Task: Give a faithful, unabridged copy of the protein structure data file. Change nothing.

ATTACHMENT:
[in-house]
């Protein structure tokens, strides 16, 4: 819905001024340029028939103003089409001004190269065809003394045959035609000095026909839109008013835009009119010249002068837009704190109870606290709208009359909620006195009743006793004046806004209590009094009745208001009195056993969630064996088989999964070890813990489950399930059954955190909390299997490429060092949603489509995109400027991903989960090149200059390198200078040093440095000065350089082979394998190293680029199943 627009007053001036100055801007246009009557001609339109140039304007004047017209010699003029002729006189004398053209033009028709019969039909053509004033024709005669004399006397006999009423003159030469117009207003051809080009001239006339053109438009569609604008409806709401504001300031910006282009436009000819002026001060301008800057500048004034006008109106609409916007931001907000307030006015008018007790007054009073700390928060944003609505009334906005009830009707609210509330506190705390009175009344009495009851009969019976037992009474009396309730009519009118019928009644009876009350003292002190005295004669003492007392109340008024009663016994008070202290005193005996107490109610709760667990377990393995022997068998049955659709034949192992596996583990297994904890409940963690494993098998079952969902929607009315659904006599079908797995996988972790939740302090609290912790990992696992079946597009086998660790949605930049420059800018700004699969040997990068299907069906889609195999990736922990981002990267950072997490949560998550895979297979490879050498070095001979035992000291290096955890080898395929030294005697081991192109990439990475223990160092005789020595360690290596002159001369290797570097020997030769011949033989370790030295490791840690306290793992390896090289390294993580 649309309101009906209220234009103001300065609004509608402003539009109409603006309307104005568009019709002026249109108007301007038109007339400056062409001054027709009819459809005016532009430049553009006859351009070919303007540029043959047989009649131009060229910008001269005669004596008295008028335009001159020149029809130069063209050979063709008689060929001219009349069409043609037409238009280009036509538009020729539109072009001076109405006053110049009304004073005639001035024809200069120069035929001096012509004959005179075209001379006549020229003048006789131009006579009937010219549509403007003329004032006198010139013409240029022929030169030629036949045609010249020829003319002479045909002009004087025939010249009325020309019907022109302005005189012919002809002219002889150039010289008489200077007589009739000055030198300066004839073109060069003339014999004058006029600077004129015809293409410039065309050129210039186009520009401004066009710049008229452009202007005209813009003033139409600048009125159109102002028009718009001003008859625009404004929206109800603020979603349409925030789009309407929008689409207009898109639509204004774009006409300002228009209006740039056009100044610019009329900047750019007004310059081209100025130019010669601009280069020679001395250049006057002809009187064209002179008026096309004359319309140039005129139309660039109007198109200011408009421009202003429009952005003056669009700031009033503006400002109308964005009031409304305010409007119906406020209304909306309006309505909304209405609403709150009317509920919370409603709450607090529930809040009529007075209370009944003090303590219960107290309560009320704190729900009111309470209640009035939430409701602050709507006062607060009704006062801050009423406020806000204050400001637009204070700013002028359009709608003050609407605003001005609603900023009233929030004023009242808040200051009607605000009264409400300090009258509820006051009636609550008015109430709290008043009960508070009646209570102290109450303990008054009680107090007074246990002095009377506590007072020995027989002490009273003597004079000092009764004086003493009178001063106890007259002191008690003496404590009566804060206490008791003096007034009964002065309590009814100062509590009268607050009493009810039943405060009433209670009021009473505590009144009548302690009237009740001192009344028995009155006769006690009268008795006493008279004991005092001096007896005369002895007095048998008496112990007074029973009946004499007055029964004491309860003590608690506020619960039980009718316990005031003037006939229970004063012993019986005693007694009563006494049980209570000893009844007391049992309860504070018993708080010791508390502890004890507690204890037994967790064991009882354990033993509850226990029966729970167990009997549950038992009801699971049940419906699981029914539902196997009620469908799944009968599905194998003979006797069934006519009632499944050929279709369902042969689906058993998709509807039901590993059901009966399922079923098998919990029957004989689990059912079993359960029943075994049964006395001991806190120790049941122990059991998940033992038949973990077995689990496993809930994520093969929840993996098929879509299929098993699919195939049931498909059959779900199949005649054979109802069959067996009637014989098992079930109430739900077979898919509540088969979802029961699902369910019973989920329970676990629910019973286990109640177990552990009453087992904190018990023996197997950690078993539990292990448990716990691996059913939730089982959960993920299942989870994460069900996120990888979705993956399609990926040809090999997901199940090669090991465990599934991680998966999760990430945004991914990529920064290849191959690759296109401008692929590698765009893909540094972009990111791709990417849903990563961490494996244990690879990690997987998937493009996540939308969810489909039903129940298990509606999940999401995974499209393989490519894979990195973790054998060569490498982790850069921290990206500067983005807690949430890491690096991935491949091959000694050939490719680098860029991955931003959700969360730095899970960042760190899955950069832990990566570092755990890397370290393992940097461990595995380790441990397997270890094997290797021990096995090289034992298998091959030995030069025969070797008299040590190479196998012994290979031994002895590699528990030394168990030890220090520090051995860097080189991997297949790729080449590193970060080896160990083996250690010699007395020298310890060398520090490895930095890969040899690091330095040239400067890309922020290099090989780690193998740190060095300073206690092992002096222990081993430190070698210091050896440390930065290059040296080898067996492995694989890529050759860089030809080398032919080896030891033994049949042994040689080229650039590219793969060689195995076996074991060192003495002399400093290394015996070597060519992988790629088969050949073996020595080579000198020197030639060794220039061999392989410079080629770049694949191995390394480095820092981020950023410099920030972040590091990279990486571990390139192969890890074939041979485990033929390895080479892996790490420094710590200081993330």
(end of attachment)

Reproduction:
[in-house]
């Protein structure tokens, strides 16, 4: 819905001024340029028939103003089409001004190269065809003394045959035609000095026909839109008013835009009119010249002068837009704190109870606290709208009359909620006195009743006793004046806004209590009094009745208001009195056993969630064996088989999964070890813990489950399930059954955190909390299997490429060092949603489509995109400027991903989960090149200059390198200078040093440095000065350089082979394998190293680029199943 627009007053001036100055801007246009009557001609339109140039304007004047017209010699003029002729006189004398053209033009028709019969039909053509004033024709005669004399006397006999009423003159030469117009207003051809080009001239006339053109438009569609604008409806709401504001300031910006282009436009000819002026001060301008800057500048004034006008109106609409916007931001907000307030006015008018007790007054009073700390928060944003609505009334906005009830009707609210509330506190705390009175009344009495009851009969019976037992009474009396309730009519009118019928009644009876009350003292002190005295004669003492007392109340008024009663016994008070202290005193005996107490109610709760667990377990393995022997068998049955659709034949192992596996583990297994904890409940963690494993098998079952969902929607009315659904006599079908797995996988972790939740302090609290912790990992696992079946597009086998660790949605930049420059800018700004699969040997990068299907069906889609195999990736922990981002990267950072997490949560998550895979297979490879050498070095001979035992000291290096955890080898395929030294005697081991192109990439990475223990160092005789020595360690290596002159001369290797570097020997030769011949033989370790030295490791840690306290793992390896090289390294993580 649309309101009906209220234009103001300065609004509608402003539009109409603006309307104005568009019709002026249109108007301007038109007339400056062409001054027709009819459809005016532009430049553009006859351009070919303007540029043959047989009649131009060229910008001269005669004596008295008028335009001159020149029809130069063209050979063709008689060929001219009349069409043609037409238009280009036509538009020729539109072009001076109405006053110049009304004073005639001035024809200069120069035929001096012509004959005179075209001379006549020229003048006789131009006579009937010219549509403007003329004032006198010139013409240029022929030169030629036949045609010249020829003319002479045909002009004087025939010249009325020309019907022109302005005189012919002809002219002889150039010289008489200077007589009739000055030198300066004839073109060069003339014999004058006029600077004129015809293409410039065309050129210039186009520009401004066009710049008229452009202007005209813009003033139409600048009125159109102002028009718009001003008859625009404004929206109800603020979603349409925030789009309407929008689409207009898109639509204004774009006409300002228009209006740039056009100044610019009329900047750019007004310059081209100025130019010669601009280069020679001395250049006057002809009187064209002179008026096309004359319309140039005129139309660039109007198109200011408009421009202003429009952005003056669009700031009033503006400002109308964005009031409304305010409007119906406020209304909306309006309505909304209405609403709150009317509920919370409603709450607090529930809040009529007075209370009944003090303590219960107290309560009320704190729900009111309470209640009035939430409701602050709507006062607060009704006062801050009423406020806000204050400001637009204070700013002028359009709608003050609407605003001005609603900023009233929030004023009242808040200051009607605000009264409400300090009258509820006051009636609550008015109430709290008043009960508070009646209570102290109450303990008054009680107090007074246990002095009377506590007072020995027989002490009273003597004079000092009764004086003493009178001063106890007259002191008690003496404590009566804060206490008791003096007034009964002065309590009814100062509590009268607050009493009810039943405060009433209670009021009473505590009144009548302690009237009740001192009344028995009155006769006690009268008795006493008279004991005092001096007896005369002895007095048998008496112990007074029973009946004499007055029964004491309860003590608690506020619960039980009718316990005031003037006939229970004063012993019986005693007694009563006494049980209570000893009844007391049992309860504070018993708080010791508390502890004890507690204890037994967790064991009882354990033993509850226990029966729970167990009997549950038992009801699971049940419906699981029914539902196997009620469908799944009968599905194998003979006797069934006519009632499944050929279709369902042969689906058993998709509807039901590993059901009966399922079923098998919990029957004989689990059912079993359960029943075994049964006395001991806190120790049941122990059991998940033992038949973990077995689990496993809930994520093969929840993996098929879509299929098993699919195939049931498909059959779900199949005649054979109802069959067996009637014989098992079930109430739900077979898919509540088969979802029961699902369910019973989920329970676990629910019973286990109640177990552990009453087992904190018990023996197997950690078993539990292990448990716990691996059913939730089982959960993920299942989870994460069900996120990888979705993956399609990926040809090999997901199940090669090991465990599934991680998966999760990430945004991914990529920064290849191959690759296109401008692929590698765009893909540094972009990111791709990417849903990563961490494996244990690879990690997987998937493009996540939308969810489909039903129940298990509606999940999401995974499209393989490519894979990195973790054998060569490498982790850069921290990206500067983005807690949430890491690096991935491949091959000694050939490719680098860029991955931003959700969360730095899970960042760190899955950069832990990566570092755990890397370290393992940097461990595995380790441990397997270890094997290797021990096995090289034992298998091959030995030069025969070797008299040590190479196998012994290979031994002895590699528990030394168990030890220090520090051995860097080189991997297949790729080449590193970060080896160990083996250690010699007395020298310890060398520090490895930095890969040899690091330095040239400067890309922020290099090989780690193998740190060095300073206690092992002096222990081993430190070698210091050896440390930065290059040296080898067996492995694989890529050759860089030809080398032919080896030891033994049949042994040689080229650039590219793969060689195995076996074991060192003495002399400093290394015996070597060519992988790629088969050949073996020595080579000198020197030639060794220039061999392989410079080629770049694949191995390394480095820092981020950023410099920030972040590091990279990486571990390139192969890890074939041979485990033929390895080479892996790490420094710590200081993330």